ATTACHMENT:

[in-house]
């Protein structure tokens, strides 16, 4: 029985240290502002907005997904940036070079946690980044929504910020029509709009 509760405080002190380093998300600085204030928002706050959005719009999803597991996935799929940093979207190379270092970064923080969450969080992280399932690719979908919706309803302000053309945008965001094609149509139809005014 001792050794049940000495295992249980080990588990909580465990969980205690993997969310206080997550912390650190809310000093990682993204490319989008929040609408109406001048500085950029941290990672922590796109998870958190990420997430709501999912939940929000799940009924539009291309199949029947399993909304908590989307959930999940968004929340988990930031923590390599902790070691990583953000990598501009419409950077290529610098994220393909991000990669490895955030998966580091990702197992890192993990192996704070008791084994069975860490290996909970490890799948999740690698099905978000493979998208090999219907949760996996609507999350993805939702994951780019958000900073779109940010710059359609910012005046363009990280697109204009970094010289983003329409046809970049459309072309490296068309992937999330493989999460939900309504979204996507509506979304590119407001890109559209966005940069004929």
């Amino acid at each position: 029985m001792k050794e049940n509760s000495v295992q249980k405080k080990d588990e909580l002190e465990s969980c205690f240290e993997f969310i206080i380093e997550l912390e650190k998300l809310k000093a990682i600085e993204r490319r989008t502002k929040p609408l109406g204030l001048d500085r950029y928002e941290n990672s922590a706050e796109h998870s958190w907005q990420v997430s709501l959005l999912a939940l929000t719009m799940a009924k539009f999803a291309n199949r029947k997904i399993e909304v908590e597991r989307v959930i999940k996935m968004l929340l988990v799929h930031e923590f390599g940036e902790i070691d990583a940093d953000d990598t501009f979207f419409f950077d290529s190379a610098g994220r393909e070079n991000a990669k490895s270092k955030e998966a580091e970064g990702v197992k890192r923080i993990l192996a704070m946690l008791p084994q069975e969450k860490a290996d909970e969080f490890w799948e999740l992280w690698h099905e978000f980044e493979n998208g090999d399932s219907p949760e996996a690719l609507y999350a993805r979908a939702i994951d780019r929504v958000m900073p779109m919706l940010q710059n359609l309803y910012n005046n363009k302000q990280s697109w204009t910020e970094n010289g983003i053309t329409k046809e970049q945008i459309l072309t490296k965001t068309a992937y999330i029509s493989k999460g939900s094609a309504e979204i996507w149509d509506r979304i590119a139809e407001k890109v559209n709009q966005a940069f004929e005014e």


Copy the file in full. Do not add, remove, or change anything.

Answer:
[in-house]
């Protein structure tokens, strides 16, 4: 029985240290502002907005997904940036070079946690980044929504910020029509709009 509760405080002190380093998300600085204030928002706050959005719009999803597991996935799929940093979207190379270092970064923080969450969080992280399932690719979908919706309803302000053309945008965001094609149509139809005014 001792050794049940000495295992249980080990588990909580465990969980205690993997969310206080997550912390650190809310000093990682993204490319989008929040609408109406001048500085950029941290990672922590796109998870958190990420997430709501999912939940929000799940009924539009291309199949029947399993909304908590989307959930999940968004929340988990930031923590390599902790070691990583953000990598501009419409950077290529610098994220393909991000990669490895955030998966580091990702197992890192993990192996704070008791084994069975860490290996909970490890799948999740690698099905978000493979998208090999219907949760996996609507999350993805939702994951780019958000900073779109940010710059359609910012005046363009990280697109204009970094010289983003329409046809970049459309072309490296068309992937999330493989999460939900309504979204996507509506979304590119407001890109559209966005940069004929």
């Amino acid at each position: 029985m001792k050794e049940n509760s000495v295992q249980k405080k080990d588990e909580l002190e465990s969980c205690f240290e993997f969310i206080i380093e997550l912390e650190k998300l809310k000093a990682i600085e993204r490319r989008t502002k929040p609408l109406g204030l001048d500085r950029y928002e941290n990672s922590a706050e796109h998870s958190w907005q990420v997430s709501l959005l999912a939940l929000t719009m799940a009924k539009f999803a291309n199949r029947k997904i399993e909304v908590e597991r989307v959930i999940k996935m968004l929340l988990v799929h930031e923590f390599g940036e902790i070691d990583a940093d953000d990598t501009f979207f419409f950077d290529s190379a610098g994220r393909e070079n991000a990669k490895s270092k955030e998966a580091e970064g990702v197992k890192r923080i993990l192996a704070m946690l008791p084994q069975e969450k860490a290996d909970e969080f490890w799948e999740l992280w690698h099905e978000f980044e493979n998208g090999d399932s219907p949760e996996a690719l609507y999350a993805r979908a939702i994951d780019r929504v958000m900073p779109m919706l940010q710059n359609l309803y910012n005046n363009k302000q990280s697109w204009t910020e970094n010289g983003i053309t329409k046809e970049q945008i459309l072309t490296k965001t068309a992937y999330i029509s493989k999460g939900s094609a309504e979204i996507w149509d509506r979304i590119a139809e407001k890109v559209n709009q966005a940069f004929e005014e």